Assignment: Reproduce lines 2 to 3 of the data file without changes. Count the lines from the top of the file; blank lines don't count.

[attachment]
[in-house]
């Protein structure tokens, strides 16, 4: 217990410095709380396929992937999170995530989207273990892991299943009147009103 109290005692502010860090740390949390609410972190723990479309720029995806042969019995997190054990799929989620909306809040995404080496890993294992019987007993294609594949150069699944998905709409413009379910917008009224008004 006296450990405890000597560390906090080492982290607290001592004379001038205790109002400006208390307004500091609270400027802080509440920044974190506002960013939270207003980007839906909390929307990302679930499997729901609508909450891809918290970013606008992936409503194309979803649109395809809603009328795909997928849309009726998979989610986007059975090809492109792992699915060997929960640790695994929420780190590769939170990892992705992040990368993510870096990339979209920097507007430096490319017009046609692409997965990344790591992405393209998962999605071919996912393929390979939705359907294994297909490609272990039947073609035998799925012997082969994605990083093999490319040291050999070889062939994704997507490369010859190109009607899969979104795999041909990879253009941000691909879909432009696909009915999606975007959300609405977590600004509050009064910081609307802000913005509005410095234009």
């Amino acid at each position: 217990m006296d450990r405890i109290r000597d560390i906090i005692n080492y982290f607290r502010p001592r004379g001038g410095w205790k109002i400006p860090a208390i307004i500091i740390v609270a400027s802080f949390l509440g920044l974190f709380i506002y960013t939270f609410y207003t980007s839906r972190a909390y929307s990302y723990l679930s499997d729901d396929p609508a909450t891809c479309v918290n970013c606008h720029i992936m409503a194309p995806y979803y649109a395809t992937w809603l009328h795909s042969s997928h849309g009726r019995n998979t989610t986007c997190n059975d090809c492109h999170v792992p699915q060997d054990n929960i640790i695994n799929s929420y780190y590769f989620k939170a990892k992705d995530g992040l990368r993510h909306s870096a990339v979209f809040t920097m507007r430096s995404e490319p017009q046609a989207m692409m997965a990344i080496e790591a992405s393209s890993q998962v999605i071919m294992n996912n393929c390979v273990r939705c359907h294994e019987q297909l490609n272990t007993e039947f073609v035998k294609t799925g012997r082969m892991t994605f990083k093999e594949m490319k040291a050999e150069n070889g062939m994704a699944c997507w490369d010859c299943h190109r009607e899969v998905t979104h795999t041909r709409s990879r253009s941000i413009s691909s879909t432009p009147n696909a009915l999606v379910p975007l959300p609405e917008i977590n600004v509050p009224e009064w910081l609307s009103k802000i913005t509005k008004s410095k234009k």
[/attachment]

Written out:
């Protein structure tokens, strides 16, 4: 217990410095709380396929992937999170995530989207273990892991299943009147009103 109290005692502010860090740390949390609410972190723990479309720029995806042969019995997190054990799929989620909306809040995404080496890993294992019987007993294609594949150069699944998905709409413009379910917008009224008004 006296450990405890000597560390906090080492982290607290001592004379001038205790109002400006208390307004500091609270400027802080509440920044974190506002960013939270207003980007839906909390929307990302679930499997729901609508909450891809918290970013606008992936409503194309979803649109395809809603009328795909997928849309009726998979989610986007059975090809492109792992699915060997929960640790695994929420780190590769939170990892992705992040990368993510870096990339979209920097507007430096490319017009046609692409997965990344790591992405393209998962999605071919996912393929390979939705359907294994297909490609272990039947073609035998799925012997082969994605990083093999490319040291050999070889062939994704997507490369010859190109009607899969979104795999041909990879253009941000691909879909432009696909009915999606975007959300609405977590600004509050009064910081609307802000913005509005410095234009």
């Amino acid at each position: 217990m006296d450990r405890i109290r000597d560390i906090i005692n080492y982290f607290r502010p001592r004379g001038g410095w205790k109002i400006p860090a208390i307004i500091i740390v609270a400027s802080f949390l509440g920044l974190f709380i506002y960013t939270f609410y207003t980007s839906r972190a909390y929307s990302y723990l679930s499997d729901d396929p609508a909450t891809c479309v918290n970013c606008h720029i992936m409503a194309p995806y979803y649109a395809t992937w809603l009328h795909s042969s997928h849309g009726r019995n998979t989610t986007c997190n059975d090809c492109h999170v792992p699915q060997d054990n929960i640790i695994n799929s929420y780190y590769f989620k939170a990892k992705d995530g992040l990368r993510h909306s870096a990339v979209f809040t920097m507007r430096s995404e490319p017009q046609a989207m692409m997965a990344i080496e790591a992405s393209s890993q998962v999605i071919m294992n996912n393929c390979v273990r939705c359907h294994e019987q297909l490609n272990t007993e039947f073609v035998k294609t799925g012997r082969m892991t994605f990083k093999e594949m490319k040291a050999e150069n070889g062939m994704a699944c997507w490369d010859c299943h190109r009607e899969v998905t979104h795999t041909r709409s990879r253009s941000i413009s691909s879909t432009p009147n696909a009915l999606v379910p975007l959300p609405e917008i977590n600004v509050p009224e009064w910081l609307s009103k802000i913005t509005k008004s410095k234009k």